1. Cleaned up the existing Leopard install to remove applications, preference panes and documents I did not need
  2. Reviewed the preferences under ~/Library/Preferences as well as the application support items under ~/Library/Application Support and removed the items which were out of date or detritus from old installs
  3. Took an image backup using SuperDuper! of the Leopard install
  4. Took a backup of the disk using Time Machine to allow easier data restore during the installation
  5. De-authorized my iTunes to prevent increment of the install counter after reinstall of the OS
  6. Popped in the Snow Leopard DVD and started the install
  7. During installation, I used the Disk Utility to reformat the Mac OS partition
  8. I also did a custom install to prevent the printer drivers (over 2 GB) being installed. In addition, I selected the optional Rosetta and Quicktime 7 components (seriously Apple, these take less than 10 MB – why the optional tag?)
  9. Waited for around 20 minutes to have the base image installed, and then used the migration assistant to restore data from my Time Machine backup

The install was relatively smooth, and restoring the data from my Time Machine backup also went without any issues. However, post-install, some of the glitches started appearing:

  1. The default font for Safari as well as Firefox went crazy – with large bold fonts appearing. It turned out to be a font substitution issue with the Arial font, which for some reason was missing the “Regular” type. Restored the font from the old image backup and every thing was back to normal. It appears a lot of people are facing this issue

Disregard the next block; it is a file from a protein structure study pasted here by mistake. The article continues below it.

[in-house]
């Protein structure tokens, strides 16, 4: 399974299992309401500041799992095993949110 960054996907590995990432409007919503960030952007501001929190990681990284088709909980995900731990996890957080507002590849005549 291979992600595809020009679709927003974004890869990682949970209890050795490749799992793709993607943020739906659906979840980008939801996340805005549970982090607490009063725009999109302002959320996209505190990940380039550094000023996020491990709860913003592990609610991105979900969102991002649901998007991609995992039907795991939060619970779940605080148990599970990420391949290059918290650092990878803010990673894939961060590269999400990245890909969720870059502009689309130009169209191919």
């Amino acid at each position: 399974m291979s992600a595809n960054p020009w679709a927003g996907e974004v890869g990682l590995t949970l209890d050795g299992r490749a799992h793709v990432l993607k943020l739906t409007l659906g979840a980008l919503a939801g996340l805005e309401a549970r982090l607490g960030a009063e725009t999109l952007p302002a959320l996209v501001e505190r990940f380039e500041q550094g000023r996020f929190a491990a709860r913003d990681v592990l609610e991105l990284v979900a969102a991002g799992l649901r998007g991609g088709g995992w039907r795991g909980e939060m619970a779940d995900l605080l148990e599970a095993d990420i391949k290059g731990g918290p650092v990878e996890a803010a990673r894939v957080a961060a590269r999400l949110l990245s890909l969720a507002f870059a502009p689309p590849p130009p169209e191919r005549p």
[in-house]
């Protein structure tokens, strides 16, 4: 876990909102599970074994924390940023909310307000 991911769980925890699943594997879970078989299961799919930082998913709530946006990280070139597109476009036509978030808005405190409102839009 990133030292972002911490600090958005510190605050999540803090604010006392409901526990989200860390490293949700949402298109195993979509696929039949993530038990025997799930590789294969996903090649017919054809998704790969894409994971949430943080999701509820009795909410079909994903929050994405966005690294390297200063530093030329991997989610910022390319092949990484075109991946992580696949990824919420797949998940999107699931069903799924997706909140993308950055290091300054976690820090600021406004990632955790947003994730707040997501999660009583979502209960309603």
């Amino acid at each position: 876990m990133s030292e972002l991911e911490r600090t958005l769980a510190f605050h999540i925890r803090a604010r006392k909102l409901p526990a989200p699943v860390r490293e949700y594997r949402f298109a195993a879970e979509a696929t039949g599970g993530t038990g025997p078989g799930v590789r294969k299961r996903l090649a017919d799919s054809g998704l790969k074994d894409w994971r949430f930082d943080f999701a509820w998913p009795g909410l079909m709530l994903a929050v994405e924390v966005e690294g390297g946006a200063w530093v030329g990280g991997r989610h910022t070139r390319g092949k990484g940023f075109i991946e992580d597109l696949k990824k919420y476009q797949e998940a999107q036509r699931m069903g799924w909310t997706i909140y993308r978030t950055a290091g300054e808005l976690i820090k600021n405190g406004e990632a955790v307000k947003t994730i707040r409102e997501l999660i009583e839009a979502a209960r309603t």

2. Adobe’s Photoshop Elements 6 refused to start, stating expiry of the license. This also is a known issue, and a restore of the /Library/Application Support/FLEXnet Publisher/ folder from the image backup made things normal again
  3. The key chain was not allowing storage of any new passwords, and was also not allowing viewing of the stored passwords. This is a known issue and my solution was to simply change the login keychain password once and reset it back again to the original password
  4. Emacs 23 was not compiling under Snow Leopard. There is already a patch available in CVS. However, there are incompatibilities with the 64 bit GCC – hence you need to pass a CC=“gcc -arch i386” as part of the ./configure invocation. The compilation succeeded with this. Note that a recompile of some of the user installed lisp packages was required (notably Icicles)